Meet Italian pianist Alessandro Deljavan and cook. Yes, I said cook! When the documentary for the last Van Cliburn competition was shot, he cooked for the filmmakers and they seriously wanted to make a cooking show with him. You can read more about it and watch videos here.
We chatted via email. How fun it was to translate his colorful Italian sayings. In the end, I think we did a good job. You could all be judges. I am grateful for the thoughtfulness of your answers and the wonderful recipe Penne Norma has shared. Please enjoy.
He started performing at the age of 3-3, at an extremely young age. Did you come from a musical family?
Luckily no! I can’t imagine myself in a family of musicians. My parents always loved all kinds of music, and Uncle Franco had an incredible musical talent. He played many instruments, but he never had a teacher!
How was your early piano learning? Of course you were a serious, disciplined child?
All my memories of the young pianist Alessandro are very much related to playing music. I loved football when I was young, and I spent most of my time, say until I was 16, playing a lot more football than playing the piano. Now that I’m no longer young, I have more time to play the piano! I have to say that I am still a big fan of my favorite football team, the Inter in Milan.
Who were your biggest mentors? How did these people affect your journey?
That’s all I can say! But the most important names are two: Fou Ts’ong and William Nabore. I first met Fou Ts’ong when I was 18, and he gave me the reassurance that music could fill my life. I will never forget that.
William Nabore is the most important Maestro – a man who really built my musical thought. He taught me that there was something behind the sheet music. He also gave me a love of the art of chamber music and the string quartet. I can never thank him the way he deserves everything he gave me. Of course a great cook too (not only as good as me)
What is your fondest memory of making music? The most humorous?
I still remember when my dad came back from work in the late ’90s and always loved falling asleep to my piano music. It was the most relaxing moment of the day and I was so proud to have had a good time.
I once played all the lies of Hugo Wolf in a famous Maestro master class. I played for the first time in my life and started playing without an apartment when it was written with 6 apartments. After the first page, I suddenly understood my mistake and decided to play the same way until the end. I was sure there was a big scolding after the singer performed, but no one understood the mistake!
They say you’re an amazing chef and you made amazing meals when you shot the last Van Cliburn documentary. Could you talk a little bit about music and food and how they come together for you?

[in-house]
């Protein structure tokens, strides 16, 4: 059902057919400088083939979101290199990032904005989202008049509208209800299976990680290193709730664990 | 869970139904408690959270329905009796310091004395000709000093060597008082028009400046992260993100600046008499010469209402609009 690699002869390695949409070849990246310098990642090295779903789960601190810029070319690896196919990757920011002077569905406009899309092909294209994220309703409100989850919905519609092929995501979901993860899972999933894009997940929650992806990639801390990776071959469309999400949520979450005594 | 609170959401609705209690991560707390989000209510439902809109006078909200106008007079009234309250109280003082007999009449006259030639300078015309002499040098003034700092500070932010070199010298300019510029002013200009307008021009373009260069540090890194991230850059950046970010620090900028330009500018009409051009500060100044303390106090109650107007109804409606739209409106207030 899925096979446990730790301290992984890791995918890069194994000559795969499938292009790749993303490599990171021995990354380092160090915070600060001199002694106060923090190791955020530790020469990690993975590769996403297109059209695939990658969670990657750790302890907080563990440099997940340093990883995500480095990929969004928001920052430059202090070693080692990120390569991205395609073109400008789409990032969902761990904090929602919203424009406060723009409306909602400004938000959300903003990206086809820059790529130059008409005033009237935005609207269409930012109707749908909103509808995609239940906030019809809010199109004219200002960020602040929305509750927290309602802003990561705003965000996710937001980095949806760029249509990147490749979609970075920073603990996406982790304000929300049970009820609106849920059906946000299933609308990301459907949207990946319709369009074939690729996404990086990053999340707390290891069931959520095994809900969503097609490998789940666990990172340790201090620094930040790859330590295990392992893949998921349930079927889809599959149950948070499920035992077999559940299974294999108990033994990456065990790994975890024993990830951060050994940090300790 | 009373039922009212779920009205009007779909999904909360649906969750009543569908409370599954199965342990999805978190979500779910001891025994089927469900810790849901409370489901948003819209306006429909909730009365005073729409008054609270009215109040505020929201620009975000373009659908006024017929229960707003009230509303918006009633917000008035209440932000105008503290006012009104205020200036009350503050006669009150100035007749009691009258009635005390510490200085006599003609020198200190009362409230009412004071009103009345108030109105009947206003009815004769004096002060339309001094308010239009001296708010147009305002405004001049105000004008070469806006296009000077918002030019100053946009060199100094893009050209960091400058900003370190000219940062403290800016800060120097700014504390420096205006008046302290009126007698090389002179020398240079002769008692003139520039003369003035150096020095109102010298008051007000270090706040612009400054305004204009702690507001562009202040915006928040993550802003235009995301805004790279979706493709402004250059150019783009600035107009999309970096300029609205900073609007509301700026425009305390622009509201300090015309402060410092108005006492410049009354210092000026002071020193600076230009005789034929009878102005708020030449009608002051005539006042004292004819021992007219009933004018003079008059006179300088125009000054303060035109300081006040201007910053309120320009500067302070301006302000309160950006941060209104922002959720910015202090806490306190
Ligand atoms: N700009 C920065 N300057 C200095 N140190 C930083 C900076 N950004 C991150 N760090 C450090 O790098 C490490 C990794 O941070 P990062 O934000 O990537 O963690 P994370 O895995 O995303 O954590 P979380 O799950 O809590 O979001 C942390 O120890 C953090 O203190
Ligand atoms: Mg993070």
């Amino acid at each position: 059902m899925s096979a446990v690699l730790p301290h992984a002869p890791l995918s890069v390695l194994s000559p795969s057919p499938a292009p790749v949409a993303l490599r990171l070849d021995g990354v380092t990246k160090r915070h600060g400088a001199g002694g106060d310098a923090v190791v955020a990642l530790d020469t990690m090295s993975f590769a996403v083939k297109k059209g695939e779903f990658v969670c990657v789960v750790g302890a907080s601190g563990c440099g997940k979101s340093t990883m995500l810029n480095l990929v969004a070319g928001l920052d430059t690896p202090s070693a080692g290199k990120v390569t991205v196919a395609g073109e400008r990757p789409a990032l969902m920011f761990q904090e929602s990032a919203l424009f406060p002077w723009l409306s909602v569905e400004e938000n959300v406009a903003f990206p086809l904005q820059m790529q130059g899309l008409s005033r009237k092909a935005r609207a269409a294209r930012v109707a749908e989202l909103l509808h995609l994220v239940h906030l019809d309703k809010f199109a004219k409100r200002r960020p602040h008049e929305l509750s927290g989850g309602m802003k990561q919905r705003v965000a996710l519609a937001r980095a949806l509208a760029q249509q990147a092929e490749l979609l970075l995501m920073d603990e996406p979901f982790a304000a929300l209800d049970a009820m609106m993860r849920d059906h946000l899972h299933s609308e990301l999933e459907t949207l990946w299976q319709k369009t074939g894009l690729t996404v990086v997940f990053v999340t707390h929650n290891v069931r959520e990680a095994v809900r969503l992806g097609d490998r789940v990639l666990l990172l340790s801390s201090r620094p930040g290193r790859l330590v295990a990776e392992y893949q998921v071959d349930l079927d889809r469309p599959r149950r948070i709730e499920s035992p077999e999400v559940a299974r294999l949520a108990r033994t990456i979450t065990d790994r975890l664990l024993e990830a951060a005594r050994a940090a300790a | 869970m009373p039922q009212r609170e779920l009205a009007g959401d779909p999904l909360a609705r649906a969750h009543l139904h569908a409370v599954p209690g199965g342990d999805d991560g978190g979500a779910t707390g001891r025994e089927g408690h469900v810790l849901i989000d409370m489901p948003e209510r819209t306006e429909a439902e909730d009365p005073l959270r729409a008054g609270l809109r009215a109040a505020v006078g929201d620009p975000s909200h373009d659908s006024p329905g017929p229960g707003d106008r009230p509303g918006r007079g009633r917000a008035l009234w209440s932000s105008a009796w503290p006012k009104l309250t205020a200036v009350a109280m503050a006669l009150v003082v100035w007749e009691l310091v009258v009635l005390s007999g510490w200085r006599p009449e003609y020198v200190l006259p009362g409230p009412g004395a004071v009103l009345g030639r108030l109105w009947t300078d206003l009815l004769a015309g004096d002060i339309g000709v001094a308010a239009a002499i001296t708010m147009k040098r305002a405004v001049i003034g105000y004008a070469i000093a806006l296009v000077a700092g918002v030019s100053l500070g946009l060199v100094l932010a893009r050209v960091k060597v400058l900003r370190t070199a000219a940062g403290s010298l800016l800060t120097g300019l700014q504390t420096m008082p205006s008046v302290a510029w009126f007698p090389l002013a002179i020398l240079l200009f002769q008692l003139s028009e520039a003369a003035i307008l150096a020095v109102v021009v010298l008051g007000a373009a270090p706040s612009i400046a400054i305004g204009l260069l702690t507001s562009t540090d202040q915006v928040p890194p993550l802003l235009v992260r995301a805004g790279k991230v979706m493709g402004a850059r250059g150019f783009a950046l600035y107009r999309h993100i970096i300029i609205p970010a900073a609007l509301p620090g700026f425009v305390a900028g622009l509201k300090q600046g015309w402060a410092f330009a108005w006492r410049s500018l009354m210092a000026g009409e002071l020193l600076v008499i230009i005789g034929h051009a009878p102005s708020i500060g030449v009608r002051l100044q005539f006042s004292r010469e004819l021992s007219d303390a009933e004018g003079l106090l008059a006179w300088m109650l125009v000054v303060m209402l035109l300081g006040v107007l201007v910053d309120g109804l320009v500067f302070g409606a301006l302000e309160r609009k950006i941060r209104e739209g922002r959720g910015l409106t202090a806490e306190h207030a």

I really like to use spices. All kinds – from curry to curcuma (tumaric), basil, parsley and coriander. But my favorite thing is risotto. Of course, we always talk about art.
I don’t find a great connection between the two arts, and, I have to be honest, it’s very hard to combine a piece of music with a special catch. The interpretation of food preparation should always be guided by the fact that you can cook unsafe or unhealthy foods, but there is no limit to musical interpretation. There will always be a new idea. The music is constantly growing!
He has performed great piano works around the world. What kind of music do you play only for yourself and / or your special loved ones?
My loved ones usually never ask me to play for them. My mother still can’t be in the room while I play – she suffers so much.
Bach makes you think and gives you the power to overcome many of life’s troubles. Sometimes I really feel like it’s time to play some Bach foreplay and fugue, or Partitas or Suite. I could also say Schubert, especially the last sonatas. Bach and Schubert are perfect when I play myself.
In addition to a number of solo and chamber evenings, as well as the first Tchaikovsky concert (which I will be playing for the first time in my life), few wonderful recording projects are expected.
In April, I dedicate two CDs to what I think is a great French-tasting Spanish composer, Federico Mompou. A few days later, in April, I work with a wonderful violinist friend, Daniela Cammarano, on a piano / violin CD of Franck and Elgar’s violin sonatas. I look forward to it!
Then I have other plans (still not recorded), but I really want to record Beethoven’s Ten Violin Sonatas with Daniela. We have been working together for a long time and performing all the sonatas. It’s time to show people what we think of these pieces.